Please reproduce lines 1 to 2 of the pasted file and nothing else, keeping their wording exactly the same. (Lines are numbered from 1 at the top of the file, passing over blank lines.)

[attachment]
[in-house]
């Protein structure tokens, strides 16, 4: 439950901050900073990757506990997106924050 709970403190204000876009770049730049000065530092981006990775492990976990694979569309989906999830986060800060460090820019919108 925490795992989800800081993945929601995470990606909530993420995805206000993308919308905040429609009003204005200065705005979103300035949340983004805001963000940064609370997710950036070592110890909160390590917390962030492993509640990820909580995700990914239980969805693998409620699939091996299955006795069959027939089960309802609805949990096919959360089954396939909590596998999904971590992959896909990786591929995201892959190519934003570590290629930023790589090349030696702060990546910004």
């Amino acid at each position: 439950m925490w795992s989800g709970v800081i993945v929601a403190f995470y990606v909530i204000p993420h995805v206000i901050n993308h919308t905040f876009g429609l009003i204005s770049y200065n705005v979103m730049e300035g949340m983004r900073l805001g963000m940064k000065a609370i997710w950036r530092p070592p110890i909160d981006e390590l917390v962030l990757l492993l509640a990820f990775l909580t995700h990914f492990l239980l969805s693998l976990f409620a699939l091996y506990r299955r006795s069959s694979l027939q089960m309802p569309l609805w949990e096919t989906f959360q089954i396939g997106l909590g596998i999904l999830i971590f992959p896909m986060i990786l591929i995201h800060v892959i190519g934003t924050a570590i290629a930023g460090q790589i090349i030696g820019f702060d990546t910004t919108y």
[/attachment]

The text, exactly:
[in-house]
């Protein structure tokens, strides 16, 4: 439950901050900073990757506990997106924050 709970403190204000876009770049730049000065530092981006990775492990976990694979569309989906999830986060800060460090820019919108 925490795992989800800081993945929601995470990606909530993420995805206000993308919308905040429609009003204005200065705005979103300035949340983004805001963000940064609370997710950036070592110890909160390590917390962030492993509640990820909580995700990914239980969805693998409620699939091996299955006795069959027939089960309802609805949990096919959360089954396939909590596998999904971590992959896909990786591929995201892959190519934003570590290629930023790589090349030696702060990546910004």